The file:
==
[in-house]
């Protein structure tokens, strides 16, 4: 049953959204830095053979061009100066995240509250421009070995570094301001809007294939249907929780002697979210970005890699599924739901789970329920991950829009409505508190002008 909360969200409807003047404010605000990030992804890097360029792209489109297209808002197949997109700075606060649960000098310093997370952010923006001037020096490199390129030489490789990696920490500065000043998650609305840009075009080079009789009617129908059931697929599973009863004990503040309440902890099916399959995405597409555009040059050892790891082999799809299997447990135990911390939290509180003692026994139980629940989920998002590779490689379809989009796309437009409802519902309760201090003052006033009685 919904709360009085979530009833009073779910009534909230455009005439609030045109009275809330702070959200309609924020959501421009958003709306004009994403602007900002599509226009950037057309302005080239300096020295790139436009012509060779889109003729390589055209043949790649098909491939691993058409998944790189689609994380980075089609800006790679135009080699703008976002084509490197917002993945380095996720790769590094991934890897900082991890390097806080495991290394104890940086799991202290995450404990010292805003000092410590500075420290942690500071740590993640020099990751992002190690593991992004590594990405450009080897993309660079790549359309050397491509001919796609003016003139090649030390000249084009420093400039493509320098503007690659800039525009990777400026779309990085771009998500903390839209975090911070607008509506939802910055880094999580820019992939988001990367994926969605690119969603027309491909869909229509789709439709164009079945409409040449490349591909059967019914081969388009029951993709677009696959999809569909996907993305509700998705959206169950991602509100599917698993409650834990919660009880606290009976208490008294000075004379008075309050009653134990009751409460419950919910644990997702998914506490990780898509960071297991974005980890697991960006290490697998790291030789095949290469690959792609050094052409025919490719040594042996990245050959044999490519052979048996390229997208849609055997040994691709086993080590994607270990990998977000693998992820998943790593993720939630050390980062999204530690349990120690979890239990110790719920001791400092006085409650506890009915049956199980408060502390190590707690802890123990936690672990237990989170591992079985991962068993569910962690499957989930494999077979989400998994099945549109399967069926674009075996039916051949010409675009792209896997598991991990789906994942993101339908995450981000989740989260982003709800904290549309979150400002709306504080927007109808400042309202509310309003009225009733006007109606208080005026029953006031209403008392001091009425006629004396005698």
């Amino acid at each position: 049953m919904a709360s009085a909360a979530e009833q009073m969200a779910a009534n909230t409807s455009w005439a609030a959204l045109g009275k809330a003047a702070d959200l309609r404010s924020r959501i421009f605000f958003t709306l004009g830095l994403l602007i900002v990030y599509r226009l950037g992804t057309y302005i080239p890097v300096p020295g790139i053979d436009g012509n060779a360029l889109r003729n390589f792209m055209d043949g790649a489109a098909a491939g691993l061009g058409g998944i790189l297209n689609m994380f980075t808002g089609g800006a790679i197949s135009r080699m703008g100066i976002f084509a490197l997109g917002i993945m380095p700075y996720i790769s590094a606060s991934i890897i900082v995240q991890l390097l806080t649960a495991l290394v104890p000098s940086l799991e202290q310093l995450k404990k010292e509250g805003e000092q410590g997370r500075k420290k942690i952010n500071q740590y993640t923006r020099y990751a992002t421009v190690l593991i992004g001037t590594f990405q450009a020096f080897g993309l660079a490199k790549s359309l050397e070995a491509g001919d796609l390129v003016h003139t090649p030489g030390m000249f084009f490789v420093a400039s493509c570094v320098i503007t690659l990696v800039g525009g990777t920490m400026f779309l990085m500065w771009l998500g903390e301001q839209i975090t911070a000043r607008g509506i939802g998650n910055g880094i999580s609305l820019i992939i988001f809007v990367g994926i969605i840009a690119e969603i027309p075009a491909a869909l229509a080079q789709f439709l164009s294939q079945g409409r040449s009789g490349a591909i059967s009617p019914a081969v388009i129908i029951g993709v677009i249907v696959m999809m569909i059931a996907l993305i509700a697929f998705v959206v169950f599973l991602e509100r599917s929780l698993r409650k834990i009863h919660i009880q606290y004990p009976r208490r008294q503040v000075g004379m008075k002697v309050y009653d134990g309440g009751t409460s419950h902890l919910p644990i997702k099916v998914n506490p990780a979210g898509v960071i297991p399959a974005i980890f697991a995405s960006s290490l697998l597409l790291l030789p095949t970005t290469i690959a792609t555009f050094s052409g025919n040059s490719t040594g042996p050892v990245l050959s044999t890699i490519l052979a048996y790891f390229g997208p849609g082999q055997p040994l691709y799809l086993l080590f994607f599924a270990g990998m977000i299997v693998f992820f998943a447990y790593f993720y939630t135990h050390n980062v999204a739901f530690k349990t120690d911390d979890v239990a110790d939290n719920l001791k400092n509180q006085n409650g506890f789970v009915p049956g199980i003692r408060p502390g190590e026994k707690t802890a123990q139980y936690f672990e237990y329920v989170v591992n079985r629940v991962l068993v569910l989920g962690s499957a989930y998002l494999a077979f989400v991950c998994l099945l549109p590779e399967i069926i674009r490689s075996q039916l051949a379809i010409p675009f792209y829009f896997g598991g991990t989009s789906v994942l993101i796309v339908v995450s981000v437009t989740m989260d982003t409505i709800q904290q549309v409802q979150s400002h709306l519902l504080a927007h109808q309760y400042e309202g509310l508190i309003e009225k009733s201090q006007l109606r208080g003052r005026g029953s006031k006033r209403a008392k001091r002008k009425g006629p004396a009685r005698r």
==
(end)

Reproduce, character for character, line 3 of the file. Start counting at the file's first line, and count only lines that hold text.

């Amino acid at each position: 049953m919904a709360s009085a909360a979530e009833q009073m969200a779910a009534n909230t409807s455009w005439a609030a959204l045109g009275k809330a003047a702070d959200l309609r404010s924020r959501i421009f605000f958003t709306l004009g830095l994403l602007i900002v990030y599509r226009l950037g992804t057309y302005i080239p890097v300096p020295g790139i053979d436009g012509n060779a360029l889109r003729n390589f792209m055209d043949g790649a489109a098909a491939g691993l061009g058409g998944i790189l297209n689609m994380f980075t808002g089609g800006a790679i197949s135009r080699m703008g100066i976002f084509a490197l997109g917002i993945m380095p700075y996720i790769s590094a606060s991934i890897i900082v995240q991890l390097l806080t649960a495991l290394v104890p000098s940086l799991e202290q310093l995450k404990k010292e509250g805003e000092q410590g997370r500075k420290k942690i952010n500071q740590y993640t923006r020099y990751a992002t421009v190690l593991i992004g001037t590594f990405q450009a020096f080897g993309l660079a490199k790549s359309l050397e070995a491509g001919d796609l390129v003016h003139t090649p030489g030390m000249f084009f490789v420093a400039s493509c570094v320098i503007t690659l990696v800039g525009g990777t920490m400026f779309l990085m500065w771009l998500g903390e301001q839209i975090t911070a000043r607008g509506i939802g998650n910055g880094i999580s609305l820019i992939i988001f809007v990367g994926i969605i840009a690119e969603i027309p075009a491909a869909l229509a080079q789709f439709l164009s294939q079945g409409r040449s009789g490349a591909i059967s009617p019914a081969v388009i129908i029951g993709v677009i249907v696959m999809m569909i059931a996907l993305i509700a697929f998705v959206v169950f599973l991602e509100r599917s929780l698993r409650k834990i009863h919660i009880q606290y004990p009976r208490r008294q503040v000075g004379m008075k002697v309050y009653d134990g309440g009751t409460s419950h902890l919910p644990i997702k099916v998914n506490p990780a979210g898509v960071i297991p399959a974005i980890f697991a995405s960006s290490l697998l597409l790291l030789p095949t970005t290469i690959a792609t555009f050094s052409g025919n040059s490719t040594g042996p050892v990245l050959s044999t890699i490519l052979a048996y790891f390229g997208p849609g082999q055997p040994l691709y799809l086993l080590f994607f599924a270990g990998m977000i299997v693998f992820f998943a447990y790593f993720y939630t135990h050390n980062v999204a739901f530690k349990t120690d911390d979890v239990a110790d939290n719920l001791k400092n509180q006085n409650g506890f789970v009915p049956g199980i003692r408060p502390g190590e026994k707690t802890a123990q139980y936690f672990e237990y329920v989170v591992n079985r629940v991962l068993v569910l989920g962690s499957a989930y998002l494999a077979f989400v991950c998994l099945l549109p590779e399967i069926i674009r490689s075996q039916l051949a379809i010409p675009f792209y829009f896997g598991g991990t989009s789906v994942l993101i796309v339908v995450s981000v437009t989740m989260d982003t409505i709800q904290q549309v409802q979150s400002h709306l519902l504080a927007h109808q309760y400042e309202g509310l508190i309003e009225k009733s201090q006007l109606r208080g003052r005026g029953s006031k006033r209403a008392k001091r002008k009425g006629p004396a009685r005698r």